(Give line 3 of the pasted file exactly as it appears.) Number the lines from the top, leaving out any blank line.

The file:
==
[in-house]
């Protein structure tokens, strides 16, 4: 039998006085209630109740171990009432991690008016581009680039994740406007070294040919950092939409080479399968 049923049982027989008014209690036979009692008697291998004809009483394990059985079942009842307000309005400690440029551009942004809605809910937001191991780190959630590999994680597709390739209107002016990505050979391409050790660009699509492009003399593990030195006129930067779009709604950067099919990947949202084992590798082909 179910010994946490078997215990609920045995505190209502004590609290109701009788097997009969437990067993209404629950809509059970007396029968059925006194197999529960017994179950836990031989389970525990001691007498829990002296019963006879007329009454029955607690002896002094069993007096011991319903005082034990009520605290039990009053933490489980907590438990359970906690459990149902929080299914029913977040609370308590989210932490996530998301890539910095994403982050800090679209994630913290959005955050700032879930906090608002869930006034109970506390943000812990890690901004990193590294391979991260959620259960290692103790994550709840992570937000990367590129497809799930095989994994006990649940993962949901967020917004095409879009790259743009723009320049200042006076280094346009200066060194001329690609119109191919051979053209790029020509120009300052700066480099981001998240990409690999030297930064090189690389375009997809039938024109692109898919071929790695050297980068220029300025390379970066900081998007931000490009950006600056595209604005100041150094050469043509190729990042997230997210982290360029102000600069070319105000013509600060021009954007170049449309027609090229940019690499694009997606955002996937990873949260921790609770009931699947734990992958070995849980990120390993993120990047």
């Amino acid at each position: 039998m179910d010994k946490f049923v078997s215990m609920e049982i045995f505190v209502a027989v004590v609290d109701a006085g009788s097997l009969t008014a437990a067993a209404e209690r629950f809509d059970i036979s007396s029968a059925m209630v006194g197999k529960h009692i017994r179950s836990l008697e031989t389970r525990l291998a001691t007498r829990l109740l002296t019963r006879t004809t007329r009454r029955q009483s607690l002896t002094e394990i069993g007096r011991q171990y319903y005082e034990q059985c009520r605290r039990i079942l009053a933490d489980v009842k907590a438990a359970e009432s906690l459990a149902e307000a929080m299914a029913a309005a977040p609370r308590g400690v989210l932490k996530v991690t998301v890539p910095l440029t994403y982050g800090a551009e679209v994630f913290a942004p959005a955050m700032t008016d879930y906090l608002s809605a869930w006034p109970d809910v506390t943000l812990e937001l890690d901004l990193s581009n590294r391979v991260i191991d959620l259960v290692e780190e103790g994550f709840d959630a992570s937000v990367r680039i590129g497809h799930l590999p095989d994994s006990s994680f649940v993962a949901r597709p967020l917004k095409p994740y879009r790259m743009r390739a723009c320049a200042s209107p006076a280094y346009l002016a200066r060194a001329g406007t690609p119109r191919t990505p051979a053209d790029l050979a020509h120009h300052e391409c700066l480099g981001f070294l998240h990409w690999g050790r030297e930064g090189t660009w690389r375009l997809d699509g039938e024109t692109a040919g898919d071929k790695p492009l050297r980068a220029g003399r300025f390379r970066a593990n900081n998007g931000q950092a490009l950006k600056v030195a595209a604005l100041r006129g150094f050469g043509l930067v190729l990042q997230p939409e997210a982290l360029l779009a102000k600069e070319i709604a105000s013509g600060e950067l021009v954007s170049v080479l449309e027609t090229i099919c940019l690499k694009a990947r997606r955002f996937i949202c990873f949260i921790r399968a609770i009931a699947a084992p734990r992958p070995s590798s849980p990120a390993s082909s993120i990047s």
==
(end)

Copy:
């Amino acid at each position: 039998m179910d010994k946490f049923v078997s215990m609920e049982i045995f505190v209502a027989v004590v609290d109701a006085g009788s097997l009969t008014a437990a067993a209404e209690r629950f809509d059970i036979s007396s029968a059925m209630v006194g197999k529960h009692i017994r179950s836990l008697e031989t389970r525990l291998a001691t007498r829990l109740l002296t019963r006879t004809t007329r009454r029955q009483s607690l002896t002094e394990i069993g007096r011991q171990y319903y005082e034990q059985c009520r605290r039990i079942l009053a933490d489980v009842k907590a438990a359970e009432s906690l459990a149902e307000a929080m299914a029913a309005a977040p609370r308590g400690v989210l932490k996530v991690t998301v890539p910095l440029t994403y982050g800090a551009e679209v994630f913290a942004p959005a955050m700032t008016d879930y906090l608002s809605a869930w006034p109970d809910v506390t943000l812990e937001l890690d901004l990193s581009n590294r391979v991260i191991d959620l259960v290692e780190e103790g994550f709840d959630a992570s937000v990367r680039i590129g497809h799930l590999p095989d994994s006990s994680f649940v993962a949901r597709p967020l917004k095409p994740y879009r790259m743009r390739a723009c320049a200042s209107p006076a280094y346009l002016a200066r060194a001329g406007t690609p119109r191919t990505p051979a053209d790029l050979a020509h120009h300052e391409c700066l480099g981001f070294l998240h990409w690999g050790r030297e930064g090189t660009w690389r375009l997809d699509g039938e024109t692109a040919g898919d071929k790695p492009l050297r980068a220029g003399r300025f390379r970066a593990n900081n998007g931000q950092a490009l950006k600056v030195a595209a604005l100041r006129g150094f050469g043509l930067v190729l990042q997230p939409e997210a982290l360029l779009a102000k600069e070319i709604a105000s013509g600060e950067l021009v954007s170049v080479l449309e027609t090229i099919c940019l690499k694009a990947r997606r955002f996937i949202c990873f949260i921790r399968a609770i009931a699947a084992p734990r992958p070995s590798s849980p990120a390993s082909s993120i990047s």